Razer's built it; will the gamers come? That's questionable: A free VOIP service from a company gamers are likely familiar with is a tantalizing prospect, but so many of us have been using apps like Teamspeak and Ventrilo for years. Monthly fees and server addresses might seem daunting to the uninitiated but established VOIP platforms offer a legacy of reliability and familiarity, and a slew of additional features for large gaming groups.

That said, it's hard to beat free. But there's no word on how long this will stay free: the beta offers unlimited voice calls and only serves up a single advertisement along the bottom of the application's window, and I can't imagine this is a sustainable business model. But what do I know -- head on over to Razer's site and give Comms a go for yourself. If you can't convince friends to take the plunge, there are already plenty of public groups popping up out of the woodwork.

Join the PC World newsletter!

Error: Please check your email address.
Rocket to Success - Your 10 Tips for Smarter ERP System Selection

Tags telecommunicationvoipgaminggamesSteamRazer

Keep up with the latest tech news, reviews and previews by subscribing to the Good Gear Guide newsletter.

Nate Ralph

PC World
Show Comments

Most Popular Reviews

Latest Articles


PCW Evaluation Team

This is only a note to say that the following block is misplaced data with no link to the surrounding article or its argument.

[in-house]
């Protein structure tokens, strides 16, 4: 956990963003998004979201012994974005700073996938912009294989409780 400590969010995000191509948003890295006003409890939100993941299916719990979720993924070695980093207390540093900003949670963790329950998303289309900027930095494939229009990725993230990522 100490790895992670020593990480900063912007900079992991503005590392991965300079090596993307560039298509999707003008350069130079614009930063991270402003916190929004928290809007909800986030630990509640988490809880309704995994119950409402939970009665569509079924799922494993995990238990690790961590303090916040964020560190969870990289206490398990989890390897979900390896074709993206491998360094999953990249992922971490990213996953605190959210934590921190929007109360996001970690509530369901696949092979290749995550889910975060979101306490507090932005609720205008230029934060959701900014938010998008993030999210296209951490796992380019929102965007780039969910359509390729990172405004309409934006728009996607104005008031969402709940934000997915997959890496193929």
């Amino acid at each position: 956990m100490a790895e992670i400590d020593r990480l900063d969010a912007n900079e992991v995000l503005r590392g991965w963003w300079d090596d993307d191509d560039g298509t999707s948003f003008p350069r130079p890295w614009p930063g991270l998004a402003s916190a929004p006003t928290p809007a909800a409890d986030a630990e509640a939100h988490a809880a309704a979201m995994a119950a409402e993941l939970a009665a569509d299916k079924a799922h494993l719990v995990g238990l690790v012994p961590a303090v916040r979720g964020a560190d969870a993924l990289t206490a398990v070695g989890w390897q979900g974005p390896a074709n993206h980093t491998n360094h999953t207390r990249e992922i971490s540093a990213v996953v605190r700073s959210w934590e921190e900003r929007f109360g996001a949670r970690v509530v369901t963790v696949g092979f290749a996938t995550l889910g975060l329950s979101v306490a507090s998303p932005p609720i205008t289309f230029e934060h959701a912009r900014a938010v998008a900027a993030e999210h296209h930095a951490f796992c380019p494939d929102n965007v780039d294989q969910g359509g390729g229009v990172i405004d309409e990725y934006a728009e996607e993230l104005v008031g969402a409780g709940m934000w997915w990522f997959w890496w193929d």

Matthew Stivala

HP OfficeJet 250 Mobile Printer

The HP OfficeJet 250 Mobile Printer is a great device that fits perfectly into my fast paced and mobile lifestyle. My first impression of the printer itself was how incredibly compact and sleek the device was.

Armand Abogado

HP OfficeJet 250 Mobile Printer

Wireless printing from my iPhone was also a handy feature, the whole experience was quick and seamless with no setup requirements - accessed through the default iOS printing menu options.

Azadeh Williams

HP OfficeJet Pro 8730

A smarter way to print for busy small business owners, combining speedy printing with scanning and copying, making it easier to produce high quality documents and images at a touch of a button.

Andrew Grant

HP OfficeJet Pro 8730

I've had a multifunction printer in the office going on 10 years now. It was a neat bit of kit back in the day -- print, copy, scan, fax -- when printing over WiFi felt a bit like magic. It’s seen better days though and an upgrade’s well overdue. This HP OfficeJet Pro 8730 looks like it ticks all the same boxes: print, copy, scan, and fax. (Really? Does anyone fax anything any more? I guess it's good to know the facility’s there, just in case.) Printing over WiFi is more-or- less standard these days.

Ed Dawson

HP OfficeJet Pro 8730

As a freelance writer who is always on the go, I like my technology to be both efficient and effective so I can do my job well. The HP OfficeJet Pro 8730 Inkjet Printer ticks all the boxes in terms of form factor, performance and user interface.

Michael Hargreaves

Windows 10 for Business / Dell XPS 13

I’d happily recommend this touchscreen laptop and Windows 10 as a great way to get serious work done at a desk or on the road.

Featured Content

Latest Jobs

Don’t have an account? Sign up here

Don't have an account? Sign up now

Forgot password?